If you’re serious about growing your startup and ready to devote yourself to building it full time, joining an accelerator can be a viable next step to expanding your network, accessing investment, and receiving feedback from expert advisors and mentors.
Berkeley has its own ecosystem of accelerators and incubators – you can see a full list of the on-campus resources on BEGIN, and outside of Berkeley, there are hundreds of accelerators and incubators. The first, and perhaps best known accelerator is Y Combinator (YC). YC launched in March 2005 and has since funded over 3,500 companies including Stripe, Airbnb, Cruise, PagerDuty, DoorDash, Coinbase, Instacart, Dropbox, Twitch, and Reddit.
At SCET, we work hard to prepare students for the next step in their entrepreneurial journey. In our newly launched Summer Venture Lab pre-accelerator program, students are able to improve their competitiveness by validating their business idea and growing their network in a hands-on collaborative environment.
In the process of designing this course, we interviewed Y Combinator’s Head of Outreach, Kat Mañalac, to better understand how a program that receives 17,000 applications per year thinks about who to fund. We found her comments very insightful and are sharing a summary below to help students understand how they can be competitive when applying to YC and other accelerators or incubators. While much of the information below is YC-specific, it can also be understood to represent how a competitive startup looks at the acceleration stage, and the benchmark for your own startup when you reach that level.
How does YC compare to other accelerators?
As a quick background, Y Combinator was founded in March 2005 and has, as of August 2022, funded over 3,500 companies that have a combined valuation of close to one trillion dollars. YC hosts two batches per year (Jan-March and June-August), and gives funded companies $500k.
According to Kat, YC is different from other accelerators in three important ways. First, its track record speaks for itself. YC’s portfolio includes 15 public companies, more than 70 unicorns (valuation of $1B+), and over 300 companies with valuations of more than $150 million.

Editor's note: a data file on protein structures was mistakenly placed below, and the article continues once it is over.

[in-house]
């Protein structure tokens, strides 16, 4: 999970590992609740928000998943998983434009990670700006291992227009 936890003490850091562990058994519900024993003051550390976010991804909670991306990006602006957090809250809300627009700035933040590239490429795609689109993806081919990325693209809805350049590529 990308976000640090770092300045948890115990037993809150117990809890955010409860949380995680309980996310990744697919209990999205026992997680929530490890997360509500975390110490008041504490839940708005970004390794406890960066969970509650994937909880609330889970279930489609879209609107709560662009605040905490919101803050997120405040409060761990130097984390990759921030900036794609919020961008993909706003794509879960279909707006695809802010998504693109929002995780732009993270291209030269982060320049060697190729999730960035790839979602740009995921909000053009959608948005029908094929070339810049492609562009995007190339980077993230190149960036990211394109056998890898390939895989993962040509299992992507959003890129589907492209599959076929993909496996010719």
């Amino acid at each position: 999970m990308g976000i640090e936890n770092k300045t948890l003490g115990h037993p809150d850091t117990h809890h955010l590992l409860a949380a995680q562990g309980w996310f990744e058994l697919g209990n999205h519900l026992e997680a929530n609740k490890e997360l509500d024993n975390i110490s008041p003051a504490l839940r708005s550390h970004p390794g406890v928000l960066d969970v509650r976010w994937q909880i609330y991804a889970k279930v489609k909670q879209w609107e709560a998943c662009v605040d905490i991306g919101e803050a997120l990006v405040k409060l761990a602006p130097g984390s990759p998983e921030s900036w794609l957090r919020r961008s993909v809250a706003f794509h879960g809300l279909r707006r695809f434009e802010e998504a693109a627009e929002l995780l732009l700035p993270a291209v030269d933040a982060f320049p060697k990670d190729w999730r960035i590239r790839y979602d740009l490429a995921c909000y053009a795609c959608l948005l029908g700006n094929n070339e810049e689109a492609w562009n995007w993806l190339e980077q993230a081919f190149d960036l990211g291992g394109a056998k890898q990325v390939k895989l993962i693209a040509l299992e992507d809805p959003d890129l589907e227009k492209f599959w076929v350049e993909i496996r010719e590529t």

Second, YC has a large, engaged alumni community of more than 6,000 entrepreneurs.
Founders of many of Silicon Valley’s most successful companies are part of the YC alumni network, and if you’re a founder looking for help or advice, it’s always possible to find a YC alum who is at a slightly later stage in your industry who can help answer your questions or share advice. YC itself is now run by YC alumni who are building programs and resources they wish they’d had when they were first getting started.
Third, though YC started as a 3 month program, over the past five years they’ve built resources to help companies as they scale. YC now has a program to help companies hire (workatastartup.com), a program that helps companies as they gear up to raise their Series A, and a Growth Program for later stage companies that are scaling quickly.
What changed during the Pandemic?
When the pandemic started, YC went completely online, and like many other places, YC wasn’t sure how being remote would impact the program.
However, they found that being remote actually worked quite well and there were even some benefits. They could support more international founders and do even more one-on-one office hours with teams. YC’s Demo Day is now hosted online which makes it easier for the best investors from all over the world to participate in the fundraising event.
As of June 2022, YC is back in person but is a remote friendly program. YC starts its batches with a 3-day in-person retreat, hosts weekly founder meetups, and ends the program with live events with alumni. YC interviews, weekly talks from notable speakers, and office hours are still conducted online.
How to write an outstanding YC application